USA Today, July 13, 2000

    Prying eyes still trail John Jr.

    By Bruce Kluger

    One year ago today, John F.
    Kennedy, Jr., the son of the
    slain U.S. President who went on
    to lead  a celebrated life himself,
    ultimately launching the political
    magazine George, died in a
    private plane crash that also
    took his lives of his wife, Carolyn
    Bessette Kennedy, and her
    sister, Lauren Bessette.

    In the wake of the terrible events
    of that balmy summer weekend in
    1999, colleagues, friends, writers and cultural pundits across the nation scrambled
    to put their personal spin on a life lived, crowding the editorial pages and TV news
    channels with recollections that ran the gamut from historical ruminations to locker
    room stories to a myriad of what-ifs—what if he entered politics, what if he never
    flew that plane, what if his mother was still alive?

    Yet despite their wide range of associations with Kennedy, all who spoke about him
    against the hazy backdrop of search planes combing the Martha’s Vineyard
    shoreline or telephoto views of the family’s Hyannisport compound seemed to agree
    on one thing: that although his life was over, the media circus that for nearly four
    decades had trailed him like a comet’s tail was sure to continue.

    Not surprisingly, that prediction held up, as stories about the handsome heir to
    Camelot continued to appear throughout this past year.

    His own magazine was the first to re-ignite the flame of his memory, publishing a
    special “Tribute Issue” in October 1999 that quietly replayed many of John’s better
    moments that had appeared in George. Then, by year’s end, his striking image
    often tuxedoed, usually with his beautiful young wife on his arm—began
    reappearing on the cover of many publications’ holiday issues. It was almost as if
    we were confessing that, before we could move on to a new century, we needed to
    confirm one last time that the little boy who long ago saluted his father’s coffin and
    won a nation’s heart would not be able to make the trip with us.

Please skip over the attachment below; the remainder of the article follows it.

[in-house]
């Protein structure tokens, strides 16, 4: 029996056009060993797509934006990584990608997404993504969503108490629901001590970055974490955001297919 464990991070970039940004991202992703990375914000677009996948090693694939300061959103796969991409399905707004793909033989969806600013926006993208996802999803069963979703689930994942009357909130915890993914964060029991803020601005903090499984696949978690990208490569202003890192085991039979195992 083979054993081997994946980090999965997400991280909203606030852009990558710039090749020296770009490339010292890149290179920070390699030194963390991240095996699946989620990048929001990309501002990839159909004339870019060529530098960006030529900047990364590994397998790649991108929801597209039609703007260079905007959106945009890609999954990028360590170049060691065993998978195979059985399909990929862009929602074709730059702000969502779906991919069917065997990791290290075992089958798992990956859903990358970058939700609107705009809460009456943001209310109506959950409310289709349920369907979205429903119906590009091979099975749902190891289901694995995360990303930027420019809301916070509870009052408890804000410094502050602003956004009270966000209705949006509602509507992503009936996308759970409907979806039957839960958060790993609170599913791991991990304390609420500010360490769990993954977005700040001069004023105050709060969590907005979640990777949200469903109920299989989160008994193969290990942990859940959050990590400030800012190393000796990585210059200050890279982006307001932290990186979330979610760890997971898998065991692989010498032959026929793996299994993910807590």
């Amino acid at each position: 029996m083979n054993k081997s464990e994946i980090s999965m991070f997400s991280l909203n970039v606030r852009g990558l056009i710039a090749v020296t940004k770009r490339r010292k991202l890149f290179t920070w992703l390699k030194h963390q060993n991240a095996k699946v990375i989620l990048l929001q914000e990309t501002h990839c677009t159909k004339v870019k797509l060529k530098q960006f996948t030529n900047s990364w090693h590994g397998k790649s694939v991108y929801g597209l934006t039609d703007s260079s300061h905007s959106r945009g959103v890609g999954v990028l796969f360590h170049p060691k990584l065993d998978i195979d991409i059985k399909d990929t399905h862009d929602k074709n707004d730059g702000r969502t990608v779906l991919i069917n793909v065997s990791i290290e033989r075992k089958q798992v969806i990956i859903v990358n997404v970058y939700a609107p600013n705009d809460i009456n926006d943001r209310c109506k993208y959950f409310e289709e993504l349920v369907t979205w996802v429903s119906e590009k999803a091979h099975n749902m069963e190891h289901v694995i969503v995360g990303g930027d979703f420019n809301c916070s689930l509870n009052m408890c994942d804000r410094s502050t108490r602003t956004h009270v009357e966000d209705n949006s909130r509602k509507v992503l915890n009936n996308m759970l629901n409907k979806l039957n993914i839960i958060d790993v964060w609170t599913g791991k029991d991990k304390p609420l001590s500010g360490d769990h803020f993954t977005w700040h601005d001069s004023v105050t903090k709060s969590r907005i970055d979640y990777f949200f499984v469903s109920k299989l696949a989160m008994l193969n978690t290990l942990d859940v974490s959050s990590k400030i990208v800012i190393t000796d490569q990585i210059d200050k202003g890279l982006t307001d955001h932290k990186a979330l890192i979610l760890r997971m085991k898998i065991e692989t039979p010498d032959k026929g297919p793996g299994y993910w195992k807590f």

Unfortunately, though, as the new year began, so too did Kennedy-related discord.
    As a new editor took the reins of George, the interim editor vanished in a huff, only
    to resurface with a $750,000 contract with a major publishing company to write the
    definitive George memoir. (This in turn sparked infighting at the magazine, and
    resentment by former George staffers who upon hiring had been asked to sign
    confidentiality agreements about their famous boss.)

    Then came the tabloids, offering outrageous claims on everything from the state of
    John’s marriage at the time of his death, to his rumored inability to pilot his plane, to
    various lawsuits and liaisons that were as absurd as they were unconfirmed.

    Even the unremarkable Tribeca loft in which John and his wife lived together so
    briefly became fodder for quick-fix journalism, when daily papers followed the
    travails of actor Ed Burns as he faced off with the co-op board about purchasing
    the apartment.

    And as recently as this month, ripples continued to disturb John’s resting place in
    our memories when, on one hand, the National Transportation Safety Board
    confirmed that Kennedy had suffered a "spatial disorientation” that resulted in the
    fatal crash; and, on the other hand, the Star magazine promised the inside story on
    “JFK: The Wild Years.”

    Personally, I find it easiest—and least painful—to recall John in a professional light,
    which despite our congenial rapport was the basis of our association. As his editor
    on many of the celebrity interviews he conducted for Georgefrom his first with
    George Wallace (October 1995), to his last, with Garth Brooks (April 1999)—I found
    this extraordinary man to be exactly what you’d expect from a world-famous “prince”
    who had the combined fearlessness and foolishness to decide to run a magazine
    with no previous experience: He was charming and confident, mischievous and
    smart—yet delightfully self-effacing.

    In a  passage from the Brooks interview that was cut for space at the last minute,
    John revealed this endearing humility in a way that captures him best:

    BROOKS: When I'm trying to fit in where I don't belong, I'll mention [trendy] brand
    names of products, just to be cool with everybody. But the people who really know
    their stuff just look at you, and think, “Yeah, right.” They know you don't know what
    you’re talking about.

    KENNEDY: Yeah. That’s how I feel right here.